A Chief Cook’s tale – a tribute to the helping hands along the way, from a grateful and thoughtful Wisley N. Wacguiyan

Some say “nothing is impossible for a dreamer”, but I say “nothing is impossible, but each dream must be coupled with action, determination, passion and faith.”

Who would believe that my own dreams would take me this far?

I am Wisley N. Wacguiyan, a 31 year-old dreamer from Ifugao, the Philippines. I have been just over a month now as Chief Cook on board the “SAKIZAYA RESPECT”, and here is a short story of my journey from teacher to seafarer.

I am a teacher by my earlier training and also a board passer, but because it’s difficult to get employed in the provinces I needed to go to the city to find a job. I stayed in my cousin’s apartment while hunting for one, and in return I did the daily cooking.

One time, my cousin’s husband, who is a Chief Engineer, was back home and he tasted the food I had cooked. I was elated when he exclaimed “Why don’t you go on training to be a Messman and become Chief Cook some day? Your menu tastes really good and you seem skilled in cooking.” That was a great lift to me and I immediately acted on it. I lacked finance, so we sold our small lot in the provinces to fund my training.

The rest is history. My first contract as a Messman challenged me a lot, even though I’m used to hard work. I was culture-shocked and on the verge of homesickness to the point of coming home to quit. However, I overcame those challenges with words of encouragement from a dear uncle. I finished my first contract with flying colours and got a kind recommendation from my Chief Cook, Marvin Lucerna, to whom of course I am very grateful for also helping me improve my cooking skills.

Wisley N. Wacguiyan

Ma’am Lorena Martines, formerly a manager at Synergy, then gave me my second contract as Messman. I was once again filled with joy and motivation when she encouraged me (with another recommendation) to become a Chief Cook, which, with the kind support of Captain Jimmy Mabaquiao, I then did.

I was really challenged on my first contract as Chief Cook. I needed to level up my cooking skills, partly because the crew were mainly Indian and I did not know so much about that cuisine. So I made extra effort, watching Indian recipes on TV and YouTube, and even bought Indian cookbooks to make sure I served them well with their exquisite dishes.

Fast forward now, with highs and lows, of course, and I am so very grateful to Synergy for making me the person I am, in my seventh contract and my fifth as Chief Cook.

The menus that I prepare are special for me, as I feel that they represent the richness of my life and my journey to become a Chief Cook, and for this Galley Masters contest my main dish was kare-kare with fried rice, with lumpia as my appetiser or side dish and Brazo de Mercedes as my dessert.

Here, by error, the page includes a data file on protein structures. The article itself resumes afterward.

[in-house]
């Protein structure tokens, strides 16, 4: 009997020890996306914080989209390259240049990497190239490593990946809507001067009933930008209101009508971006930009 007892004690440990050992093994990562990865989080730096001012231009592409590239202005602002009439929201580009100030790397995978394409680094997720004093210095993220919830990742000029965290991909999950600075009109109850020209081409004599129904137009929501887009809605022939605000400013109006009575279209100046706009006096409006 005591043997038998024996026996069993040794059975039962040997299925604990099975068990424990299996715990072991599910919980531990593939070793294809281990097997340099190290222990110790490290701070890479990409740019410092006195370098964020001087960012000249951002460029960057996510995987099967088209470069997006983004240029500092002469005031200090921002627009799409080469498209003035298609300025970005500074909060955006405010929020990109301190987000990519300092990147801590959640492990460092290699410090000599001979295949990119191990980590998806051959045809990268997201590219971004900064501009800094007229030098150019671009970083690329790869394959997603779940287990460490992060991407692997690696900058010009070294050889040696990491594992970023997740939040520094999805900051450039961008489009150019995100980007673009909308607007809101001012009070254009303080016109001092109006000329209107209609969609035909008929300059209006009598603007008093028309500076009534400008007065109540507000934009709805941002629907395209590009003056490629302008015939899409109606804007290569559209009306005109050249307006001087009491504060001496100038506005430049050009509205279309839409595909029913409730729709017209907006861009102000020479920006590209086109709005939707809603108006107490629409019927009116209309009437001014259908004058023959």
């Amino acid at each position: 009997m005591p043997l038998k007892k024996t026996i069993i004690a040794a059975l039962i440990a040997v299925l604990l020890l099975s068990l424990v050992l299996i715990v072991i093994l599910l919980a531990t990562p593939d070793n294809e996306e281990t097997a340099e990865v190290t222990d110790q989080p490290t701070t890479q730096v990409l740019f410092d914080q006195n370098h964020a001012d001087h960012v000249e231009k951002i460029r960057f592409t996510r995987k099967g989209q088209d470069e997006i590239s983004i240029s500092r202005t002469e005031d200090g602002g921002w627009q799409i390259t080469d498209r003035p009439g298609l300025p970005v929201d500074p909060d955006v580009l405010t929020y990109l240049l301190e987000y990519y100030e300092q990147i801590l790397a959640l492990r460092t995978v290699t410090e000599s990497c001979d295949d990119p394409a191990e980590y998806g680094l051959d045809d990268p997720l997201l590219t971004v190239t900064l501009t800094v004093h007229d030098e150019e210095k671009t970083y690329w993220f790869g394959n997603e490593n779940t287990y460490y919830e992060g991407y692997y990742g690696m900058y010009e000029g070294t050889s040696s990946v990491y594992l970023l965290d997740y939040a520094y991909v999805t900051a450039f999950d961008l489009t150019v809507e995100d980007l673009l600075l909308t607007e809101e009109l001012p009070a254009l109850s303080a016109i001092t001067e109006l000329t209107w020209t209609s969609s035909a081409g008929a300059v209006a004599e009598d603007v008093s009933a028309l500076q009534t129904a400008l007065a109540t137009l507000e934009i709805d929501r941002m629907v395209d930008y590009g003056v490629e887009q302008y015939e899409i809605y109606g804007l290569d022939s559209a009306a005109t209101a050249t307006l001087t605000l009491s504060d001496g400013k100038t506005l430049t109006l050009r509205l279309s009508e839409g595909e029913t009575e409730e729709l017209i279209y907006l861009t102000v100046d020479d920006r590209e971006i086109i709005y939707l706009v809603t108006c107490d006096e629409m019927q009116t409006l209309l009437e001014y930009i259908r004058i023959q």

You see, it was kare-kare that opened the door for me. That was the dish that I had prepared when the Chief Engineer encouraged me to become a seafaring cook. It is a uniquely made Filipino dish with simmered meat, vegetables and peanut sauce, and nowadays I try to make it more special with a spoonful of gratitude for all the people who have helped me. Here, I used lechon kawali (crispy, fried pork belly) as my meat on top of the peanut sauce, with vegetables and sautéed shrimp paste.

Galley Masters contest

Kare-kare is not complete without fried rice, which to me is the dish that represents my family, especially my parents, and it is in honour of their sacrifices and unending support, despite the difficulties of our life before. When we were young a mixture of rice, used oil and a pinch of salt was considered a sumptuous meal. But now our life is better, and I can discreetly capture that by making my fried rice more colourful. I sauté it with butter, garlic, onions, and other vegetables and also prawns on top.

And I could not possibly miss out lumpia as a side dish or appetiser, as it represents my wife, Shani Ann. Whenever I cook lumpia on board, I remember the very person who is my inspiration to keep going and work hard for my family. It also makes me feel at home, because it’s her all-time No. 1 comfort food. This lumpia is made with paper-thin lumpia wrapper and is filled with a savoury mixture of ground pork, carrots and other vegetables. It is served with a sweet chilli or vinegar sauce, which is my wife’s favourite dipping sauce.

Brazo de Mercedes is the perfect dessert, and reminds me of all the crew I have had the pleasure of sailing with. Whenever I prepare this, someone always asks how I made it, or I hear “it’s my first time to taste a dessert like this on a ship”, and some even ask me to teach them how to make it. Whenever I see the crew satisfied with the food I prepare, it makes me keep doing my best in serving them and helping them ease out the exhaustion from the tiring work that they do every day. Brazo de Mercedes is a traditional Filipino rolled cake, made from a sheet of soft meringue with sweet and sticky egg custard, and dusted with powdered sugar.

The challenge on any ship is how to provide good food with only the immediately available ingredients and equipment, and without sacrificing taste. So I need to be more creative and strategic in order to provide the best food every day, and by doing so I myself get great pleasure and  overcome daily challenges.

Life at sea is not easy, but companionship among the crew, faith, love for work and the great help of my tremendous Messman Tamayao Ar-jay M. are always with me.